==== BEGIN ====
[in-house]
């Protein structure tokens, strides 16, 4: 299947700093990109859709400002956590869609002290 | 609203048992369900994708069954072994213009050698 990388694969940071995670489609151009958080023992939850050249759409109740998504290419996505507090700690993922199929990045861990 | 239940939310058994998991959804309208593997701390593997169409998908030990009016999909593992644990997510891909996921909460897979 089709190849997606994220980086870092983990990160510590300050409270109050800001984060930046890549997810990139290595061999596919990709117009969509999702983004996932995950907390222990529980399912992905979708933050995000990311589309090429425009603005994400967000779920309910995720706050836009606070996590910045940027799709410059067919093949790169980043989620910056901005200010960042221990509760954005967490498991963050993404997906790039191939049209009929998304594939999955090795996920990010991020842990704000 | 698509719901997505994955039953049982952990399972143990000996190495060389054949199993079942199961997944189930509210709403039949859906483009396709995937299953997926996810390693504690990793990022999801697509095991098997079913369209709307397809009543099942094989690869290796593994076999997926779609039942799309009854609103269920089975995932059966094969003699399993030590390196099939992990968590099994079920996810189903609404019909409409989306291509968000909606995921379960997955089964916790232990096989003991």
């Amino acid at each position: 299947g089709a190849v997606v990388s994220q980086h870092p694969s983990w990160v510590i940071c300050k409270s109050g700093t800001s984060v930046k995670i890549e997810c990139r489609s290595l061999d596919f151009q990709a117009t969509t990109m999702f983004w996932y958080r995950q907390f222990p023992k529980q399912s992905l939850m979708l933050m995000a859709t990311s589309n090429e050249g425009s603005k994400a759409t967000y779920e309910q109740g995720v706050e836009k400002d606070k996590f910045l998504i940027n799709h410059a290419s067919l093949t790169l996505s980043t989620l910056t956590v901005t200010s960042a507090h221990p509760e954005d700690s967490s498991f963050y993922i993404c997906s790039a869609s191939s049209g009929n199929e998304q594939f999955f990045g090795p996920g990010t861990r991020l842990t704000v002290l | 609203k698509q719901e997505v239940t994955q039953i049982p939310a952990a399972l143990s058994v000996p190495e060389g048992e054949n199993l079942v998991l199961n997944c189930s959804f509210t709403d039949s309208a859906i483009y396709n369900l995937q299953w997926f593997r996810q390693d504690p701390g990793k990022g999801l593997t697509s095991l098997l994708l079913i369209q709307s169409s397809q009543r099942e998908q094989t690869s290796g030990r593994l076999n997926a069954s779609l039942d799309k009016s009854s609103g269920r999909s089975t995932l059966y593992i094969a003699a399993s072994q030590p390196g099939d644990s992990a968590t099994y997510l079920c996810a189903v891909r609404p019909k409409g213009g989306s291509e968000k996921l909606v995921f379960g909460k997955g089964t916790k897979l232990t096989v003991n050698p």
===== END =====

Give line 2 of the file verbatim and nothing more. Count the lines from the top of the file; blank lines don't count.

């Protein structure tokens, strides 16, 4: 299947700093990109859709400002956590869609002290 | 609203048992369900994708069954072994213009050698 990388694969940071995670489609151009958080023992939850050249759409109740998504290419996505507090700690993922199929990045861990 | 239940939310058994998991959804309208593997701390593997169409998908030990009016999909593992644990997510891909996921909460897979 089709190849997606994220980086870092983990990160510590300050409270109050800001984060930046890549997810990139290595061999596919990709117009969509999702983004996932995950907390222990529980399912992905979708933050995000990311589309090429425009603005994400967000779920309910995720706050836009606070996590910045940027799709410059067919093949790169980043989620910056901005200010960042221990509760954005967490498991963050993404997906790039191939049209009929998304594939999955090795996920990010991020842990704000 | 698509719901997505994955039953049982952990399972143990000996190495060389054949199993079942199961997944189930509210709403039949859906483009396709995937299953997926996810390693504690990793990022999801697509095991098997079913369209709307397809009543099942094989690869290796593994076999997926779609039942799309009854609103269920089975995932059966094969003699399993030590390196099939992990968590099994079920996810189903609404019909409409989306291509968000909606995921379960997955089964916790232990096989003991």